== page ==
A few days ago, I stood outside a popular westside restaurant with around 20 other people, each person ticked off a sign-in sheet as they arrived. A metal clipboard full of stringent appearance-release forms was being passed around and beer orders were taken by frazzled staff, who occasionally had to turn away unaware lunch-seekers. The restaurant was closed today, because it was time to film an episode of Diners, Drive-Ins and Dives and after an hour of sitting hungry in the heat, we were impatient and bored and had just been told something that included the phrase “if you get food.”

It had been rumored for days that host and Food Network star Guy Fieri was in town, and soon pictures of his red Camaro spread across social media. Fieri’s a polarizing dude — he of the spiky bleached hair, merchandisable attitude and gaping wound courtesy of a 2012 New York Times review of his restaurant — but you can’t argue with his outsized role in popular food culture.

And the appearance release is certainly thorough. Denver-based Citizen Pictures, LLC, which makes the show, says it “shall have the irrevocable right to use, and license others to use, the Content … in all media whether now known or hereafter devised, anywhere in the Universe in connection with all forms of exploitation …”

Framing its authority under the laws of Knox County, Tenn., it makes you promise that you didn’t receive any gifts to appear on the show, among many other provisions, and that “neither I nor my representatives shall issue any press releases or public statements about this Personal Release, the Program and/or Producer without Producer’s prior written permission.”

Of course, this reporter did not sign the release. So here’s what happened.

First, we were all told by producers — there were at least three, one who looked almost exactly like Charlie Day — that we should only say positive things about the food when interviewed, and that we should avoid describing it as “good” and instead say why it was good. Also, don’t talk to each other, don’t make noise, don’t eat loudly, don’t look at the cameras and has everybody signed a release?

“So, if I can get everybody’s attention real quick,” one crew member began after filming started. “Obviously we’re doing a TV show, and we can’t have you watching us or doing anything that makes it look like you’re watching us. So please just pay attention to yourselves, like you’re waiting for seating, and we’ll be inside shortly, OK?”

Behind us, Fieri was doing his opening spiel in the street, each of the seven or eight takes punctuated by the closing of his Camaro door. He then walked to the restaurant entrance, thanked us for being there, and we were broken into groups by the producers. They needed a select few to speak on-camera about the two specific entrées, and somewhat randomly grabbed one waitress, who was told not to say she worked there, and combined her with a second unrelated woman into an instant couple. (Reality television: So authentic.)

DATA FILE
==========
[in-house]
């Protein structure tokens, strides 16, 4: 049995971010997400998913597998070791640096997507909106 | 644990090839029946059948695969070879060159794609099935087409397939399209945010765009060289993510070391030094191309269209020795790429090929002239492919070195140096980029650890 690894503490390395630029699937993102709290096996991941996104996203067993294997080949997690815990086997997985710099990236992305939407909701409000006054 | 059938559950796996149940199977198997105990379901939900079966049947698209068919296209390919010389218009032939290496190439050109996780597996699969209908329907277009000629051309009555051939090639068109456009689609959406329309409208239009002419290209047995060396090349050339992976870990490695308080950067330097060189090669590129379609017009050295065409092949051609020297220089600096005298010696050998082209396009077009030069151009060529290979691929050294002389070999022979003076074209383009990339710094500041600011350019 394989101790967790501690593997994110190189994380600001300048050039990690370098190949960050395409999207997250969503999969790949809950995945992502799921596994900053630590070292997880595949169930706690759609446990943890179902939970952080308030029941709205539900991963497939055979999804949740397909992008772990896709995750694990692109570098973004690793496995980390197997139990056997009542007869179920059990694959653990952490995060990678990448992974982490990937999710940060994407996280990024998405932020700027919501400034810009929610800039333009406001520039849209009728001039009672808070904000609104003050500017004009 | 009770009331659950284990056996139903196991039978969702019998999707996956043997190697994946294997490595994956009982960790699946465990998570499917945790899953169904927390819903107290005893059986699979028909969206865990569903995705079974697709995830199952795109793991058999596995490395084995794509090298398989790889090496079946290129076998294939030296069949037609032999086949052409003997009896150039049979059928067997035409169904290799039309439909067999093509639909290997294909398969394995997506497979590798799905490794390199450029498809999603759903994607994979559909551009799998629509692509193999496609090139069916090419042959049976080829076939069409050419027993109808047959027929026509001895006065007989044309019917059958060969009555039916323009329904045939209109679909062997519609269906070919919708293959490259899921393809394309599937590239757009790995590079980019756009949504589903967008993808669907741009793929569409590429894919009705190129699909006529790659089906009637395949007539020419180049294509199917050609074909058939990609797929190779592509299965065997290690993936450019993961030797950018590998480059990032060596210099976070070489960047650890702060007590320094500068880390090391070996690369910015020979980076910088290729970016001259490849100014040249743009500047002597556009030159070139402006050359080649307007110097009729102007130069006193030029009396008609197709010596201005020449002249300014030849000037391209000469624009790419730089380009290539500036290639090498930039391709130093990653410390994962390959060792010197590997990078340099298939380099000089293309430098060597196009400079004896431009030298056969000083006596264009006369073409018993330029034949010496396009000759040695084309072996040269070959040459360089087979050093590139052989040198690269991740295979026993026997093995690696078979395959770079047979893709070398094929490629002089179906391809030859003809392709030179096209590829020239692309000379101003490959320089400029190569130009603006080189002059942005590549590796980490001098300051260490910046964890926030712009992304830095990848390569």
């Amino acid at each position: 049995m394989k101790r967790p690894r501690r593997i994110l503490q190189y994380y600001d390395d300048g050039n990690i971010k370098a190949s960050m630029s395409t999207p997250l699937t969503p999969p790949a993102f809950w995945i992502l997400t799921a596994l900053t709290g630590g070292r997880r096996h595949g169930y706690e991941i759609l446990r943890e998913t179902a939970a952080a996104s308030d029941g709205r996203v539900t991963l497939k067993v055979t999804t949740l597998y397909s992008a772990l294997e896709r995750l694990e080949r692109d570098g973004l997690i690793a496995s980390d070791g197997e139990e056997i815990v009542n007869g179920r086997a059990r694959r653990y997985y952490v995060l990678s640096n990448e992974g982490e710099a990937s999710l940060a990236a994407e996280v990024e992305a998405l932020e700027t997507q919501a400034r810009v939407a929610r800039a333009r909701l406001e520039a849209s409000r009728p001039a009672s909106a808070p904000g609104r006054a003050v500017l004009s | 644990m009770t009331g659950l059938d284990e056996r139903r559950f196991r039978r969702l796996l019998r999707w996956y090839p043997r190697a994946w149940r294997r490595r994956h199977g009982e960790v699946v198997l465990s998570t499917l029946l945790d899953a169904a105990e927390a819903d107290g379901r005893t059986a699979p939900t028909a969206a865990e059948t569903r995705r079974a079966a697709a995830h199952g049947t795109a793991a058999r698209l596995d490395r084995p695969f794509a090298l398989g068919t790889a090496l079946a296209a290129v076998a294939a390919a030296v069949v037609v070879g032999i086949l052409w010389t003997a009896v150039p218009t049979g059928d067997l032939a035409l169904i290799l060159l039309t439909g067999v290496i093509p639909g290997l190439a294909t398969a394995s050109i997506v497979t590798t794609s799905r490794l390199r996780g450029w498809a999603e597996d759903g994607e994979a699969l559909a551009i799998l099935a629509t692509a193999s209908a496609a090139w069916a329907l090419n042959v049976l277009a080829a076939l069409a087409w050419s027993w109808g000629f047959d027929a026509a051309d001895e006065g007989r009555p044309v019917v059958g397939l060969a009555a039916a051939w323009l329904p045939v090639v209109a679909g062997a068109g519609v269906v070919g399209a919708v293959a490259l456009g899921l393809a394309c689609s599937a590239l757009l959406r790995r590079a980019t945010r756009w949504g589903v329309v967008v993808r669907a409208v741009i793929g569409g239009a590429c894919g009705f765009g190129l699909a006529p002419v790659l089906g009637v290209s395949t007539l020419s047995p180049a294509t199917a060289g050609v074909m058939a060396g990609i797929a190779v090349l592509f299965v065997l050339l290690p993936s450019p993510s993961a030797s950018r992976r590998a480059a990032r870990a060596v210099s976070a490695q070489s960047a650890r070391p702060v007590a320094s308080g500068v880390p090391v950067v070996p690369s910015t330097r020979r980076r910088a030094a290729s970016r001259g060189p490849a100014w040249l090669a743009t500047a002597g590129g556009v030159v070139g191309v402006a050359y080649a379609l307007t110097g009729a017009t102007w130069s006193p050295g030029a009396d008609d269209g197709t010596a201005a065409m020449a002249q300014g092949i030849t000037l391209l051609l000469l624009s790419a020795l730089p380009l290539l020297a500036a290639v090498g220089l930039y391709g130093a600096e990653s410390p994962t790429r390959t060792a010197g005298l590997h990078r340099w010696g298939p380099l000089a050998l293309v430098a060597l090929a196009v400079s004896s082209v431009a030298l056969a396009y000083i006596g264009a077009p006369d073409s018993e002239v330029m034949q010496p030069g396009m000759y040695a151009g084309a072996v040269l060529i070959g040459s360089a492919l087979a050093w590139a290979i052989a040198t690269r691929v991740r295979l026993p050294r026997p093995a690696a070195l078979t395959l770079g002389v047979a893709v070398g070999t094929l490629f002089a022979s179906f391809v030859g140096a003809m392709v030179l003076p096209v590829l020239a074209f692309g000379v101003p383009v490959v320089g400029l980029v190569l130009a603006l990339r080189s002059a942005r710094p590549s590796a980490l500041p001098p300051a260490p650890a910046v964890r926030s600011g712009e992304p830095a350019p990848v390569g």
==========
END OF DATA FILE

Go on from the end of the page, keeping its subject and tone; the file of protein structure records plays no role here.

Four of us were then hurried into the restaurant. The dining room tables were being strategically populated, with lights and boom mics filling the spaces in between. We were led through to the bar area, where I was seated next to the new female couple.

Soon after, Fieri made his appearance in the dining room behind us, sitting down with one pair of designated eaters and joking how he had been warned about one of them. They bantered about where she was from, and he dropped non sequiturs about their food. He seemed to be trying: Trying to be friendly, trying to put people at ease, trying to speak clearly, trying to get out of there quickly and trying to live up to the billing that’s seen his name in lights since he won The Next Food Network Star in 2006.

I liked him. I’m not sure if he agrees his schtick is clownish and vaguely condescending, but I liked him.

Seated at the edge of the bar, I wasn’t even supposed to speak on camera. But he ended up turning to me after interviewing the “couple” and I found myself scrambling to explain why the food on my plate was TV-riffic. (And it was. Great restaurant.) I found myself launching into an instantly made-up version of an authoritative voice and somehow reeled off a clean take on the food.

He then came back to me for a second line, a few minutes later, and I managed under pressure to say something that made him laugh, a phrase he repeated a few times. He laughed and the room laughed and it felt good.

It felt good to say something that stuck in Fieri’s mind, and I was sort of absurdly proud of my contribution to Triple-D, as the show is known. The whole thing wrapped up a few minutes later, the cameras pausing for some footage of close-up eating, and we were kicked out of the restaurant. But I was once again made better for experiencing that eternal truism — that almost all people, almost everywhere are complex and relatable in some way — and I got a free plate of food to boot.

Now I just hope I don’t get sued.

[Image: Bryce Crawford]